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- The Great Recession, one of the worst economic downturns in US history, officially lasted from December 2007 to June 2009.
- The collapse of the housing market, fueled by Low interest rates, easy credit, insufficient regulation, and toxic subprime mortgages led to the economic crisis.
- The legacy of the Great Recession includes new financial regulations and a fueled activist.
Many factors contributed to the Great Recession of 2007-2009, the second worst economic crisis in US history.
what caused this economic chaos? Economists cite as the main culprit the collapse of the subprime mortgage market (defaults on subprime mortgage loans) that led to a credit crunch in the global banking system and a sharp drop in bank lending.
but, in fact, the reasons are more complex. According to a 2011 report by the Commission of Inquiry into the Financial Crisis, the Great Recession was an “avoidable” disaster caused by widespread failures, including in government regulation and risky behavior on Wall Street.
While the relative impact of each cause is still debated today, the Great Recession stands as a warning about risk, investing in what you know, and the dangers of fully relying on financial experts and institutions.
the great recession in numbers
- recession lasted 18 months
- the net worth of American households declined, wiping out $19.2 trillion in wealth
- gross domestic product (gdp) fell by 4.3%, the largest decrease in 60 years
- the unemployment rate reached 10% in October 2009; rates were even higher among black and Hispanic households at around 15% and 12% respectively
- the united states lost $7.4 trillion in stock market wealth from july 2008 to march 2009
- Foreclosures skyrocketed, at nearly three million a year in 2009 and 2010
1. excessive investment and deregulation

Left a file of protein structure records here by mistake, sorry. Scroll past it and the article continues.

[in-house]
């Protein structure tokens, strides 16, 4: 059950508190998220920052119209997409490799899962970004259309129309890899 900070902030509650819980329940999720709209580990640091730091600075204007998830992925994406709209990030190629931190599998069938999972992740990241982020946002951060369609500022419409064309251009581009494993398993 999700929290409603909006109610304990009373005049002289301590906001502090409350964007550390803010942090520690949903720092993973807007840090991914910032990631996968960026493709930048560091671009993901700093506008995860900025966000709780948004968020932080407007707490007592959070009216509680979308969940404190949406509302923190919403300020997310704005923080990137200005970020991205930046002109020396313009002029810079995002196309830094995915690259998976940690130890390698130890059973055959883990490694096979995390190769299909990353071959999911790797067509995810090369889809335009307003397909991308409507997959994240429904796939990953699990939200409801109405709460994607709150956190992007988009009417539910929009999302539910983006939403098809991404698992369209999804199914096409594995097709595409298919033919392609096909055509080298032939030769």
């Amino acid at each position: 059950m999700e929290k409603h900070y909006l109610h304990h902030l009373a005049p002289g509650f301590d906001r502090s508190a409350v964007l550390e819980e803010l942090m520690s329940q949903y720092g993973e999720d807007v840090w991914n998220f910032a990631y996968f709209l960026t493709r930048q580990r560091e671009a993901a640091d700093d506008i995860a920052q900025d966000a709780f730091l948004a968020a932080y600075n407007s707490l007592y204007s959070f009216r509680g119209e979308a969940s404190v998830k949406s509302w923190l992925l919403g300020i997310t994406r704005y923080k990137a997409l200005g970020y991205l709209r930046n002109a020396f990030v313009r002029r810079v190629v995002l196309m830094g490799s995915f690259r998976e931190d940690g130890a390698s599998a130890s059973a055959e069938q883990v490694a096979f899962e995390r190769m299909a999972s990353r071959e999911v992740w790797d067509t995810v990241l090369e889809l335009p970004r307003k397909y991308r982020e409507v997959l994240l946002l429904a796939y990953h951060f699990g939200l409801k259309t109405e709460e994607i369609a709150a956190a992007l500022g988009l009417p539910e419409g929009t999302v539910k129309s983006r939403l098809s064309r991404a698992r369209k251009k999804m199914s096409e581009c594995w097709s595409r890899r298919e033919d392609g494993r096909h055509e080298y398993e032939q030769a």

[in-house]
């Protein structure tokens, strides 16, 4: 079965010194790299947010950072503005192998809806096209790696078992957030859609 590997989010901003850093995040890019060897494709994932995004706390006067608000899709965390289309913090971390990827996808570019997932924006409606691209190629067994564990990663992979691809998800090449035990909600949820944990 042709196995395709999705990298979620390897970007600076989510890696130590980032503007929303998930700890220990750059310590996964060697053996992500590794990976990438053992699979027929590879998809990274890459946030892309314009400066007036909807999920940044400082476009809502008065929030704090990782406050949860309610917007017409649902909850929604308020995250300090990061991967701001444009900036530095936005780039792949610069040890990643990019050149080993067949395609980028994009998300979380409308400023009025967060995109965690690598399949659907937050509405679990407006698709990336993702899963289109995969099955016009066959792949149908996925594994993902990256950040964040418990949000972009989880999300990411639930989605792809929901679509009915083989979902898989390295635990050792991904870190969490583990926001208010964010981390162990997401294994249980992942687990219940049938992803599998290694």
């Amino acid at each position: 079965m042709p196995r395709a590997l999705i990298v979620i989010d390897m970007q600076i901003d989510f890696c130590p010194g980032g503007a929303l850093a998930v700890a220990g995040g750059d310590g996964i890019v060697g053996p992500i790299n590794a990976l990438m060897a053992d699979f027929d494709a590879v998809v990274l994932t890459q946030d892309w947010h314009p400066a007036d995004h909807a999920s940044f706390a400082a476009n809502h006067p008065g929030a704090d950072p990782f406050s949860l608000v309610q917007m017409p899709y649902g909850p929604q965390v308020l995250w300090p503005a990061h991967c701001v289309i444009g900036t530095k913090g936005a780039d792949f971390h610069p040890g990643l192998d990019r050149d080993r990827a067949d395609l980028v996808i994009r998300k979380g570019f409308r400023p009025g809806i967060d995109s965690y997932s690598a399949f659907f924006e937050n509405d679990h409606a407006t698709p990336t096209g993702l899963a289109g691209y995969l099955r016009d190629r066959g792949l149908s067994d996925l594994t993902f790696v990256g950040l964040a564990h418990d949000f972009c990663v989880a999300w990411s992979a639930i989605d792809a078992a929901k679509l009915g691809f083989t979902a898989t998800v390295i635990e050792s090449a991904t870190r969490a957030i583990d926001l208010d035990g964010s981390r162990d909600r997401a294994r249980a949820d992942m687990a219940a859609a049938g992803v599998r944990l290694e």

The two decades before the Great Recession were largely prosperous, with rising GDP, low inflation, and two relatively mild recessions.
this period, from the mid-1980s to 2007, was optimistically called the great moderation. the name refers to the contemporary belief that the traditional boom-and-bust business cycle had been overcome in favor of average but stable economic growth.
However, unbridled optimism led to outsized spending, especially for risk-loving investors. everyone from homeowners to bankers believed the economy would continue to grow. this made traditionally risky behavior such as aggressive investing and leverage strategies, as well as taking on excessive debt, seem safe.
Assumptions about economic growth also contributed to a period of deregulation, most significantly the reversal of the Glass-Steagall Act in 1999, a landmark Depression-era legislation that separated commercial from investment banking.
The repeal of key provisions of the glass-steagall law allowed banks and brokerage houses to grow significantly and opened the floodgates for giant mergers. While only one contributing factor to the Great Recession, changes in the Glass-Steagall Act ushered in a period of national expansion for corporations and the engulfment of small, independent institutions, creating entities that were “too big to fail.” , or something like that. everyone thought.
2. flexible lending standards in the housing market
In the decade leading up to 2007, real estate and property values rose steadily, encouraging people to invest in property and buy homes.
During the early to mid-2000s, the residential housing market was booming. To capitalize on the boom, mortgage lenders rushed to approve as many home loans as they could, even to borrowers with sub-par credit.
These risky loans, called subprime mortgages, would later become one of the main causes of the Great Recession.
A subprime mortgage is a type of loan made to borrowers with poor credit ratings. A potential high-risk borrower could have multiple credit issues or questionable income streams. In fact, the loan verification process was so lax at the time that it earned its own nickname: ninja loans, which means “no income, no job, and no assets.”
Because subprime mortgages were given to people who previously couldn’t qualify for conventional mortgages, it opened up the market to a flood of new homebuyers. easy housing credit resulted in the increased demand for housing. this contributed to rising house prices, leading to the rapid formation (and eventual bursting) of the housing bubble of the 2000s.
While interest rates were low at the time, subprime mortgages were adjustable-rate mortgages, initially charging low, affordable payments, followed by higher payments in later years. the result? Borrowers who were already financially unstable had a good chance of not being able to make payments when the interest rate rose in subsequent years.